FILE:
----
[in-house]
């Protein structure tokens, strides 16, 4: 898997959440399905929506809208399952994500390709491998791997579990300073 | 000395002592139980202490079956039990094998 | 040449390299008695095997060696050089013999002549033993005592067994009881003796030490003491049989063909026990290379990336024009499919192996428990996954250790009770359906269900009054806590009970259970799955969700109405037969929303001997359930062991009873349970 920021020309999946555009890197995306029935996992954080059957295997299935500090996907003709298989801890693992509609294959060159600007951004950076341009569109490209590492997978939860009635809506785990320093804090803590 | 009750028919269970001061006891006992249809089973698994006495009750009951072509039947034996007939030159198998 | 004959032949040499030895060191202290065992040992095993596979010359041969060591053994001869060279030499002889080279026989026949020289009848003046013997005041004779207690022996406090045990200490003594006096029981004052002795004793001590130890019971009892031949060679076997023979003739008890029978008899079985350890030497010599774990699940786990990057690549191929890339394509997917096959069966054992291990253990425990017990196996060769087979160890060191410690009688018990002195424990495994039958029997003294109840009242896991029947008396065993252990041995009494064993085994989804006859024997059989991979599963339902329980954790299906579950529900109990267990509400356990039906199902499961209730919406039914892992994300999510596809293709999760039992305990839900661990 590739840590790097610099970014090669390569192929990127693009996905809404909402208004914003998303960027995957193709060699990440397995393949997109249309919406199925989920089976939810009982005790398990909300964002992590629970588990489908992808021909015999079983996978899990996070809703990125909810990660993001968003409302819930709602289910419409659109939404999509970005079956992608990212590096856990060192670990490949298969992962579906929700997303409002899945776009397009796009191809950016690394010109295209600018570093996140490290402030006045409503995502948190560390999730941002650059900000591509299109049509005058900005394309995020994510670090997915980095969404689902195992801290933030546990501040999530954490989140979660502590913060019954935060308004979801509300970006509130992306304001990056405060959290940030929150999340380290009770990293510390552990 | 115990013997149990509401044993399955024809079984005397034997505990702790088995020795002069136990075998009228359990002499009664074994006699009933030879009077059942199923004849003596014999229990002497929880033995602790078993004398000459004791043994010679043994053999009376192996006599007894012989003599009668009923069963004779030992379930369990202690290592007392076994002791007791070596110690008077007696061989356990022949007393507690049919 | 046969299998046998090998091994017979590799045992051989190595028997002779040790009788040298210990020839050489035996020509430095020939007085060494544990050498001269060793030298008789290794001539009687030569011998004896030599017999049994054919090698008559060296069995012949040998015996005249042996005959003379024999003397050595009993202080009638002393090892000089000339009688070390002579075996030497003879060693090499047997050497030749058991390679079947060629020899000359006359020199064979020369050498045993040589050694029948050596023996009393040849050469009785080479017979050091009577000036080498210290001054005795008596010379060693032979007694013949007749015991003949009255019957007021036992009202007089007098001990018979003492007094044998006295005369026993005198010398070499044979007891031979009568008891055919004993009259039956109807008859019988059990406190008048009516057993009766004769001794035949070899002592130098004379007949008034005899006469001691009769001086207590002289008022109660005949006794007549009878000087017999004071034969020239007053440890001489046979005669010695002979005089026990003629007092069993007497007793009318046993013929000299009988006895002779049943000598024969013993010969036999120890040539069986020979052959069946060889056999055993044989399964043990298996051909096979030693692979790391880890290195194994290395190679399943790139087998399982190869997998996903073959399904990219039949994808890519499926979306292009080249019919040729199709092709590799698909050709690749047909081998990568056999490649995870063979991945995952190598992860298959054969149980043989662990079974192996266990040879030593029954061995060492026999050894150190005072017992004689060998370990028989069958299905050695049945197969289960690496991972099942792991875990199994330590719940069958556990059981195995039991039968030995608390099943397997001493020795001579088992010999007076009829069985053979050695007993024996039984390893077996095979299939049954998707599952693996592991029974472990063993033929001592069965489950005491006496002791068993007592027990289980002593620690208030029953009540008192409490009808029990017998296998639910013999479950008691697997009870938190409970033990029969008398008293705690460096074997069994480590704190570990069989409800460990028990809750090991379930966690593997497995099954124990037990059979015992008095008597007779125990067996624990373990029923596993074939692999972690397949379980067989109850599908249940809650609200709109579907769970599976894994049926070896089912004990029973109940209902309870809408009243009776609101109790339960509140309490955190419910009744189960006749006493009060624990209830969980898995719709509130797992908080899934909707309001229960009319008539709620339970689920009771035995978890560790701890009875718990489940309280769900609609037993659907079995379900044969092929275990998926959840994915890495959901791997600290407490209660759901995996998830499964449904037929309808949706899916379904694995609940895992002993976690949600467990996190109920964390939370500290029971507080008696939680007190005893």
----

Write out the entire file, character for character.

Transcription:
[in-house]
């Protein structure tokens, strides 16, 4: 898997959440399905929506809208399952994500390709491998791997579990300073 | 000395002592139980202490079956039990094998 | 040449390299008695095997060696050089013999002549033993005592067994009881003796030490003491049989063909026990290379990336024009499919192996428990996954250790009770359906269900009054806590009970259970799955969700109405037969929303001997359930062991009873349970 920021020309999946555009890197995306029935996992954080059957295997299935500090996907003709298989801890693992509609294959060159600007951004950076341009569109490209590492997978939860009635809506785990320093804090803590 | 009750028919269970001061006891006992249809089973698994006495009750009951072509039947034996007939030159198998 | 004959032949040499030895060191202290065992040992095993596979010359041969060591053994001869060279030499002889080279026989026949020289009848003046013997005041004779207690022996406090045990200490003594006096029981004052002795004793001590130890019971009892031949060679076997023979003739008890029978008899079985350890030497010599774990699940786990990057690549191929890339394509997917096959069966054992291990253990425990017990196996060769087979160890060191410690009688018990002195424990495994039958029997003294109840009242896991029947008396065993252990041995009494064993085994989804006859024997059989991979599963339902329980954790299906579950529900109990267990509400356990039906199902499961209730919406039914892992994300999510596809293709999760039992305990839900661990 590739840590790097610099970014090669390569192929990127693009996905809404909402208004914003998303960027995957193709060699990440397995393949997109249309919406199925989920089976939810009982005790398990909300964002992590629970588990489908992808021909015999079983996978899990996070809703990125909810990660993001968003409302819930709602289910419409659109939404999509970005079956992608990212590096856990060192670990490949298969992962579906929700997303409002899945776009397009796009191809950016690394010109295209600018570093996140490290402030006045409503995502948190560390999730941002650059900000591509299109049509005058900005394309995020994510670090997915980095969404689902195992801290933030546990501040999530954490989140979660502590913060019954935060308004979801509300970006509130992306304001990056405060959290940030929150999340380290009770990293510390552990 | 115990013997149990509401044993399955024809079984005397034997505990702790088995020795002069136990075998009228359990002499009664074994006699009933030879009077059942199923004849003596014999229990002497929880033995602790078993004398000459004791043994010679043994053999009376192996006599007894012989003599009668009923069963004779030992379930369990202690290592007392076994002791007791070596110690008077007696061989356990022949007393507690049919 | 046969299998046998090998091994017979590799045992051989190595028997002779040790009788040298210990020839050489035996020509430095020939007085060494544990050498001269060793030298008789290794001539009687030569011998004896030599017999049994054919090698008559060296069995012949040998015996005249042996005959003379024999003397050595009993202080009638002393090892000089000339009688070390002579075996030497003879060693090499047997050497030749058991390679079947060629020899000359006359020199064979020369050498045993040589050694029948050596023996009393040849050469009785080479017979050091009577000036080498210290001054005795008596010379060693032979007694013949007749015991003949009255019957007021036992009202007089007098001990018979003492007094044998006295005369026993005198010398070499044979007891031979009568008891055919004993009259039956109807008859019988059990406190008048009516057993009766004769001794035949070899002592130098004379007949008034005899006469001691009769001086207590002289008022109660005949006794007549009878000087017999004071034969020239007053440890001489046979005669010695002979005089026990003629007092069993007497007793009318046993013929000299009988006895002779049943000598024969013993010969036999120890040539069986020979052959069946060889056999055993044989399964043990298996051909096979030693692979790391880890290195194994290395190679399943790139087998399982190869997998996903073959399904990219039949994808890519499926979306292009080249019919040729199709092709590799698909050709690749047909081998990568056999490649995870063979991945995952190598992860298959054969149980043989662990079974192996266990040879030593029954061995060492026999050894150190005072017992004689060998370990028989069958299905050695049945197969289960690496991972099942792991875990199994330590719940069958556990059981195995039991039968030995608390099943397997001493020795001579088992010999007076009829069985053979050695007993024996039984390893077996095979299939049954998707599952693996592991029974472990063993033929001592069965489950005491006496002791068993007592027990289980002593620690208030029953009540008192409490009808029990017998296998639910013999479950008691697997009870938190409970033990029969008398008293705690460096074997069994480590704190570990069989409800460990028990809750090991379930966690593997497995099954124990037990059979015992008095008597007779125990067996624990373990029923596993074939692999972690397949379980067989109850599908249940809650609200709109579907769970599976894994049926070896089912004990029973109940209902309870809408009243009776609101109790339960509140309490955190419910009744189960006749006493009060624990209830969980898995719709509130797992908080899934909707309001229960009319008539709620339970689920009771035995978890560790701890009875718990489940309280769900609609037993659907079995379900044969092929275990998926959840994915890495959901791997600290407490209660759901995996998830499964449904037929309808949706899916379904694995609940895992002993976690949600467990996190109920964390939370500290029971507080008696939680007190005893």